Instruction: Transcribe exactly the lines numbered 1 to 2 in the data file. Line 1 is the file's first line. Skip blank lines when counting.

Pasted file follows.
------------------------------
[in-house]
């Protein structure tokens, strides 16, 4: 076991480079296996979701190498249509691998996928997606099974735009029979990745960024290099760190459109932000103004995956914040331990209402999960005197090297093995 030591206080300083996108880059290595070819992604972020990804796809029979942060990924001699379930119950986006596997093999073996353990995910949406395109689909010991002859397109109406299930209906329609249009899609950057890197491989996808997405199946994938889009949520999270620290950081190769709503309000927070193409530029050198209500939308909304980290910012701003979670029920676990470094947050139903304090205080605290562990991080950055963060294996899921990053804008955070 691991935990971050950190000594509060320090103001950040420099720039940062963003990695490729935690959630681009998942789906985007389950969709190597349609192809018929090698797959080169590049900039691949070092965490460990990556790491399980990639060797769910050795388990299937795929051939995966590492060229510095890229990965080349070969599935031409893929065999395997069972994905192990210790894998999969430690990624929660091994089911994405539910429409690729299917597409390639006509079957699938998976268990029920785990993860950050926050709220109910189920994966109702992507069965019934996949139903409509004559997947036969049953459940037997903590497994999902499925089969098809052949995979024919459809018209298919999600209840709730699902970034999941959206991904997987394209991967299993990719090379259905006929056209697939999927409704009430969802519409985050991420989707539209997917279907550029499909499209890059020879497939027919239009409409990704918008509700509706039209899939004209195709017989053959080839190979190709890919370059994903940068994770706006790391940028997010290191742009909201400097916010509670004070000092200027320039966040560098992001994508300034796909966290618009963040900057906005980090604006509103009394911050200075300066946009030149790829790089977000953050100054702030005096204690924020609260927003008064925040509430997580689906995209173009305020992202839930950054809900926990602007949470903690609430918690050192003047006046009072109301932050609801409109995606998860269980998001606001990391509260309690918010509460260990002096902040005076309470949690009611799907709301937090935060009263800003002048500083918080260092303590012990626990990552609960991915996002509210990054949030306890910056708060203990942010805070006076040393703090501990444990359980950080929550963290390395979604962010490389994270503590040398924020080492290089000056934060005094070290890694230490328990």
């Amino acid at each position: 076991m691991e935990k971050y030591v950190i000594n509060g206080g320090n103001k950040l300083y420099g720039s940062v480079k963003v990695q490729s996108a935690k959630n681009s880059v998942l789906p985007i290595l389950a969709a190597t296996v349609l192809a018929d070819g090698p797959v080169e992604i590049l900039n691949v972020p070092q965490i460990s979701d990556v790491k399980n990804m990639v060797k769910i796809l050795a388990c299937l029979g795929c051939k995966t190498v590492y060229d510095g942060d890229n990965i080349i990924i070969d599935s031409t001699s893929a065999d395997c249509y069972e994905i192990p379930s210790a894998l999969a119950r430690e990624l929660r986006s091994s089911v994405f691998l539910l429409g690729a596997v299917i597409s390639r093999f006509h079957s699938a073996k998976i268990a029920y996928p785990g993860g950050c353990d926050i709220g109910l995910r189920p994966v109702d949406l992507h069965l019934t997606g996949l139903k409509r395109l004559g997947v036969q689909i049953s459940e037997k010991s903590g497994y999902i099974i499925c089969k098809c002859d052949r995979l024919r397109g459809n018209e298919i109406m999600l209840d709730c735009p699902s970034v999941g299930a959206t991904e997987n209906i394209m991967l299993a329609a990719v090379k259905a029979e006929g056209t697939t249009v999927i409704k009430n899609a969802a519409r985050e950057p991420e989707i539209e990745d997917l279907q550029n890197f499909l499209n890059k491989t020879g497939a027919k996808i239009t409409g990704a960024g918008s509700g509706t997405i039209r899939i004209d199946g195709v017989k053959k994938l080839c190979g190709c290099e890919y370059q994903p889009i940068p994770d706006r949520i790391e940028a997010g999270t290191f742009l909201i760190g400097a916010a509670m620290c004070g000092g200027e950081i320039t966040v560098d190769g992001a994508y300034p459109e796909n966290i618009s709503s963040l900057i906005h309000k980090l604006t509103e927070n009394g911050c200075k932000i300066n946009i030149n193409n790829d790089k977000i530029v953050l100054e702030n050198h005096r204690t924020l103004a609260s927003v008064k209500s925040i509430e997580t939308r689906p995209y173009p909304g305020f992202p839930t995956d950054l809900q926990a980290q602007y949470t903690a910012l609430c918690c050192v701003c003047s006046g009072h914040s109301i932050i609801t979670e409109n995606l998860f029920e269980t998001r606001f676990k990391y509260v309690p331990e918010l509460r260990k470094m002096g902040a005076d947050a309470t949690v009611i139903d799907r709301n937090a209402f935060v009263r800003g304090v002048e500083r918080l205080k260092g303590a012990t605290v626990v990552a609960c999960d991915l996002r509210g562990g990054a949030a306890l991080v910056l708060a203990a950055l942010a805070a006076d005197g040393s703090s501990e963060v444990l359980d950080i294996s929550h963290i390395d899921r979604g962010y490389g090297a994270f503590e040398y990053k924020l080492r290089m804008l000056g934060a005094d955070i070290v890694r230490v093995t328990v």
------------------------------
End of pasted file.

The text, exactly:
[in-house]
């Protein structure tokens, strides 16, 4: 076991480079296996979701190498249509691998996928997606099974735009029979990745960024290099760190459109932000103004995956914040331990209402999960005197090297093995 030591206080300083996108880059290595070819992604972020990804796809029979942060990924001699379930119950986006596997093999073996353990995910949406395109689909010991002859397109109406299930209906329609249009899609950057890197491989996808997405199946994938889009949520999270620290950081190769709503309000927070193409530029050198209500939308909304980290910012701003979670029920676990470094947050139903304090205080605290562990991080950055963060294996899921990053804008955070 691991935990971050950190000594509060320090103001950040420099720039940062963003990695490729935690959630681009998942789906985007389950969709190597349609192809018929090698797959080169590049900039691949070092965490460990990556790491399980990639060797769910050795388990299937795929051939995966590492060229510095890229990965080349070969599935031409893929065999395997069972994905192990210790894998999969430690990624929660091994089911994405539910429409690729299917597409390639006509079957699938998976268990029920785990993860950050926050709220109910189920994966109702992507069965019934996949139903409509004559997947036969049953459940037997903590497994999902499925089969098809052949995979024919459809018209298919999600209840709730699902970034999941959206991904997987394209991967299993990719090379259905006929056209697939999927409704009430969802519409985050991420989707539209997917279907550029499909499209890059020879497939027919239009409409990704918008509700509706039209899939004209195709017989053959080839190979190709890919370059994903940068994770706006790391940028997010290191742009909201400097916010509670004070000092200027320039966040560098992001994508300034796909966290618009963040900057906005980090604006509103009394911050200075300066946009030149790829790089977000953050100054702030005096204690924020609260927003008064925040509430997580689906995209173009305020992202839930950054809900926990602007949470903690609430918690050192003047006046009072109301932050609801409109995606998860269980998001606001990391509260309690918010509460260990002096902040005076309470949690009611799907709301937090935060009263800003002048500083918080260092303590012990626990990552609960991915996002509210990054949030306890910056708060203990942010805070006076040393703090501990444990359980950080929550963290390395979604962010490389994270503590040398924020080492290089000056934060005094070290890694230490328990």